Self-Publishing First Year Sales

How many books can a self-publishing writer sell in the first year? That's what I asked 17 self-publishing authors with books for sale at the 2010 Sunshine Coast Writers' Festival.

self-publishing first year sales chartMany writers dream of self-publishing to great acclaim and massive sales. Although this survey deals with a relatively small number of writers, the stories I've heard and read about other self-publishers over time convinces me that a larger survey would reveal similar numbers.

Writers tell me they expect to sell thousands of book. At the least, they expect to sell hundreds. After all, as writers, we pour countless hours into research and writing. We pay editors, designers, and printers. Some of us pay for marketing. For those of us who self-publish because we want a larger slice of the economic pie, sales of only 100 books is downright depressing. And according to my survey, 41% of the self-publishing writers made sales of 100 or fewer books in the first year.

Not everyone has money as the main goal. Some simply want to get their message "out there." These folk may also be discouraged by the low sales numbers.

Response To First Year Sales
Of Self-Publishing Writers

There two responses to the statistics for first year sales of self-publishing writers.

Give up





Some folk will simply pack their files away, maybe even shred hard copies. Some of these people will be right to do so. Not every book has a wide audience. And if a person has badly miscalculated the possibilities, it's better to stop before investing more time and money in something that will never bear fruit.

Others, however, will dig deep and use the information here to give themselves a better outcome. If you are one of those who want to continue, don't run away from the numbers and pretend they don't exist. Face them head on. Decide what you can do to make your self-publishing future brighter.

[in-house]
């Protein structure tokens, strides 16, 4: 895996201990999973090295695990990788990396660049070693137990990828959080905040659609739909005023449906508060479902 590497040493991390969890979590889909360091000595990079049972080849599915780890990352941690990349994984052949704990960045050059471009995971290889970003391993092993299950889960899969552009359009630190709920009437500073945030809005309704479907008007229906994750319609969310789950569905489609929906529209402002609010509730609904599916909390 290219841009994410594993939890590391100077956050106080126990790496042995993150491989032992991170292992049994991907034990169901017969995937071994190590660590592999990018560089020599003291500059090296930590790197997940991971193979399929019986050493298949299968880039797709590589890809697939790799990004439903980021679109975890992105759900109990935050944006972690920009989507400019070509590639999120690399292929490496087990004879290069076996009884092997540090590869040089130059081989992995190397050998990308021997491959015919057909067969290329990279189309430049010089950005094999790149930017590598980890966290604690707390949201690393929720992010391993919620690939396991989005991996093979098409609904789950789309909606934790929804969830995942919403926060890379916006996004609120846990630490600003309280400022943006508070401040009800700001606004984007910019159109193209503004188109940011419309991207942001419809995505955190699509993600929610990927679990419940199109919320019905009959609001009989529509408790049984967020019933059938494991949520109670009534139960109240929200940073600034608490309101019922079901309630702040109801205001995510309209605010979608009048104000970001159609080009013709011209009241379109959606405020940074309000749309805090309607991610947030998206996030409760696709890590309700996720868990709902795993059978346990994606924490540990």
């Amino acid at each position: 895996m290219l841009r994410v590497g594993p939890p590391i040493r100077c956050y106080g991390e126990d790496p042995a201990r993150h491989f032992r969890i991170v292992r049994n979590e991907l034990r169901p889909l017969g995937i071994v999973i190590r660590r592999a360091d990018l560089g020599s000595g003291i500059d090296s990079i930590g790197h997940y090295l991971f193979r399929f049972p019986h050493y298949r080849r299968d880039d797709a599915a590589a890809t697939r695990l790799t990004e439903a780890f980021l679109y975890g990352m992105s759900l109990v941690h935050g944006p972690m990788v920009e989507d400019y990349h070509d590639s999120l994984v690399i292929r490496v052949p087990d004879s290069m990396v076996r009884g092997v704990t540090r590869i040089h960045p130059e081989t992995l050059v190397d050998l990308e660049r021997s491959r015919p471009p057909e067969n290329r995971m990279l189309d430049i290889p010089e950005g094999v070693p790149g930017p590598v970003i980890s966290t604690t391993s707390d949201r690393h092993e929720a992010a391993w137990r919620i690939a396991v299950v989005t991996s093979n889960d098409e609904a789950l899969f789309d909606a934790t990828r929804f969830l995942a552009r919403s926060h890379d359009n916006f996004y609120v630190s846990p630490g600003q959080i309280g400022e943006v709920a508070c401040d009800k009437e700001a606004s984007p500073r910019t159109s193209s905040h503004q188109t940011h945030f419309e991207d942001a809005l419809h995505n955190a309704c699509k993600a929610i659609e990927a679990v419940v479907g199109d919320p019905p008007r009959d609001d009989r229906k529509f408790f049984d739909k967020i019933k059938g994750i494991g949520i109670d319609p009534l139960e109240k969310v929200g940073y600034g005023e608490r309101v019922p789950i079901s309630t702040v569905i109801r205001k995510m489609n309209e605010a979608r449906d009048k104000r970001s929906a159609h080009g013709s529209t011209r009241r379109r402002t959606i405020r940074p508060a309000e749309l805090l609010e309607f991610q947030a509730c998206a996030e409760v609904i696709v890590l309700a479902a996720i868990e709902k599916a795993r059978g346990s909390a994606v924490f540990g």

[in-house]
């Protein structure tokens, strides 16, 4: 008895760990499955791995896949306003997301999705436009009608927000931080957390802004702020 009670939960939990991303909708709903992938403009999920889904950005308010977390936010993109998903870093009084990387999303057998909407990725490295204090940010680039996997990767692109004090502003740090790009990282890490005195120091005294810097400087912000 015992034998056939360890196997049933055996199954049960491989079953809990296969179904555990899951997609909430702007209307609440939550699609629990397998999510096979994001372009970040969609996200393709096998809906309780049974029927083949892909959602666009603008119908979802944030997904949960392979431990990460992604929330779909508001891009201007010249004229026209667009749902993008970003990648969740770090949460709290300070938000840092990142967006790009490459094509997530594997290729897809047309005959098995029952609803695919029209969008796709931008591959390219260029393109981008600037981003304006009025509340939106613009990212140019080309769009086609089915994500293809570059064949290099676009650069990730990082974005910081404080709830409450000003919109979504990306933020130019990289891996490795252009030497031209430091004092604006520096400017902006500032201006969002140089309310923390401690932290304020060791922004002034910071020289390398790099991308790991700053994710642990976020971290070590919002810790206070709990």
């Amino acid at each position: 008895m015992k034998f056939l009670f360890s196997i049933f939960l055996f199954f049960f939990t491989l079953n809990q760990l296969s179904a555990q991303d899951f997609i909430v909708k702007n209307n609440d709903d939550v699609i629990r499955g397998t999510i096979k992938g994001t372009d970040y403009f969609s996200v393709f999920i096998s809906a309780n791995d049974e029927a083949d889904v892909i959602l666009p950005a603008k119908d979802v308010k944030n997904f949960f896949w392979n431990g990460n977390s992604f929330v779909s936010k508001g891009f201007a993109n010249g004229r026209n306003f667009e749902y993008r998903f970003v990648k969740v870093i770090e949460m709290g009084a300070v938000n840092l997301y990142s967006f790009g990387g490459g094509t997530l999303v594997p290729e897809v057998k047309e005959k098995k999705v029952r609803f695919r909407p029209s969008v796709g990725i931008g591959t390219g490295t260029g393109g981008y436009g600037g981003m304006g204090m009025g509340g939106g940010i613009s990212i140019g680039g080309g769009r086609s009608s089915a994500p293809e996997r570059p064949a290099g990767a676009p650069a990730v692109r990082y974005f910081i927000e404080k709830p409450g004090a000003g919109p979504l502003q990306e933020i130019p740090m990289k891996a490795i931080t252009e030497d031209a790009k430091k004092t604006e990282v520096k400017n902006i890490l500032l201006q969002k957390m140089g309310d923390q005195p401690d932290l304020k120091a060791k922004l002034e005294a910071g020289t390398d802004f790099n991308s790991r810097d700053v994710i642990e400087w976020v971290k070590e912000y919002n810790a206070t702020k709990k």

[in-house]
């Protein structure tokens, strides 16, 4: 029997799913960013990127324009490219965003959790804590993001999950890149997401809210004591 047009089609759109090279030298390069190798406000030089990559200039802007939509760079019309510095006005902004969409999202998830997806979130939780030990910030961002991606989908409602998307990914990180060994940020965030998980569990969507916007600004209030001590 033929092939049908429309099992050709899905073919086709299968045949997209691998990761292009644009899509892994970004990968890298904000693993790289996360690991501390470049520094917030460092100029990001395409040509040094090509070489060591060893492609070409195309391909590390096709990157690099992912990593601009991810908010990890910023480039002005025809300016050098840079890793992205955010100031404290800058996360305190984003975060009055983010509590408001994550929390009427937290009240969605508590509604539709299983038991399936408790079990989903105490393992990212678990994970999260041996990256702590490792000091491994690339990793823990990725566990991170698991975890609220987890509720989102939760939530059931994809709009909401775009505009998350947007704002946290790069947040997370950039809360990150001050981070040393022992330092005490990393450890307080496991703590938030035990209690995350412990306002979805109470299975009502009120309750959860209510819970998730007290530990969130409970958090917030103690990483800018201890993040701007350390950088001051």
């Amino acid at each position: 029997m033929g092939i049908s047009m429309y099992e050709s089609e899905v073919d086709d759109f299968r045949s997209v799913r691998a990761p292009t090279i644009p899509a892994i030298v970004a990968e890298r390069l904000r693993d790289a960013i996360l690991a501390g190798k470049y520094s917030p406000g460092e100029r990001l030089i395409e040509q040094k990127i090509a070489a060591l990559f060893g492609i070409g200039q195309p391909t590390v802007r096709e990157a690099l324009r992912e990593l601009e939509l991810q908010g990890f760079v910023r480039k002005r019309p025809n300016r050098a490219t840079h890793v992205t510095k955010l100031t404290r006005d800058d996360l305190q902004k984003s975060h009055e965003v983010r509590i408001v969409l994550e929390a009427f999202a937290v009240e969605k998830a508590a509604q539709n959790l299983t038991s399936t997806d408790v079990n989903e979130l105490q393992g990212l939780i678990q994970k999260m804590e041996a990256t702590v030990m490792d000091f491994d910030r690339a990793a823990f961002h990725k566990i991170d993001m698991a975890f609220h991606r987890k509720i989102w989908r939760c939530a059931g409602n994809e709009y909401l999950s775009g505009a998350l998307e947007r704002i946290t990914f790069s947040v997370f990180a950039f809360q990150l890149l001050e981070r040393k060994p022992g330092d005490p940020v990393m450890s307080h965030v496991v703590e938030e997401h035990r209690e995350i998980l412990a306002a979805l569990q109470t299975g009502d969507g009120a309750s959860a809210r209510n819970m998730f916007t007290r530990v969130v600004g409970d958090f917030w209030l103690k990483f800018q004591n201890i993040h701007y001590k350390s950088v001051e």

Take a step sideways

Before you throw away everything you have done, allow yourself to consider other ways to use the material you have. Can you create a course, a Web site, or a report you can sell to someone else? If you go down a slightly different path, can you increase your market? Finding the new path can take time, so allow yourself to put your word aside for a while to let your subconscious help you sort out options.

Carry on in light of your new knowledge

Make a budget.
Know going in what you are prepared to spend and what you are likely to get back. When doing this, have the mindset of a contractor pricing a house. Build in a margin of error. Make it a big one -- 25% would be a good place to start. This will shield you from disaster.

Decide how you will finance the upfront costs. Some suppliers will allow you to pay over time. How much time?

Budget your own time, too. How long do you think it will take you to finish writing? How much time will you need for editing and rewriting? At what point will you want to hire a designer? When will a printer need a downpayment? When will you create your marketing materials? Each item on the list needs a time-frame and a cost so you will not be caught short.

Of course there will be surprises along the way. But your margin will help you out.

Research your market
Find out how many similar books are sold each year. (If there are no similar books to yours, you will have a very hard time convincing anyone other than close friends and family to buy yours, so it's important to find something similar to what you are doing.) Ask book stores and libraries. Check out online sellers like Amazon or Barnes and Noble.

When you know how big the pond is, decide how much of it you can realistically swim in.

Develop your marketing plan
Even before you have books in your hand, at least plan how you will market your book. Will you do this alone or hire a public relations (PR) professional? Will you be your own distributor? What advertising will give you the best return on investment (ROI)? How much will shipping cost? Will you pay for that or ask buyers to pay? Will you sell through bookstores? Other retail outlets? At flea markets? At workshops? Online?

As an aside, I completely changed the size of my picture alphabet book because of what I learned about shipping costs. I felt sick to my stomach at giving up my dream book, and I had to pay for layout twice, but that was SO much better than having no sales at all because of high shipping costs.

You will have your own idea of success in terms of copies sold or distributed. If you are selling a book with a very small market and you are happy with that, great! Just know going in how you will measure success as a self-publishing writer.

Return from Self-Publishing First Year Sales to
Self-Publishing Survey



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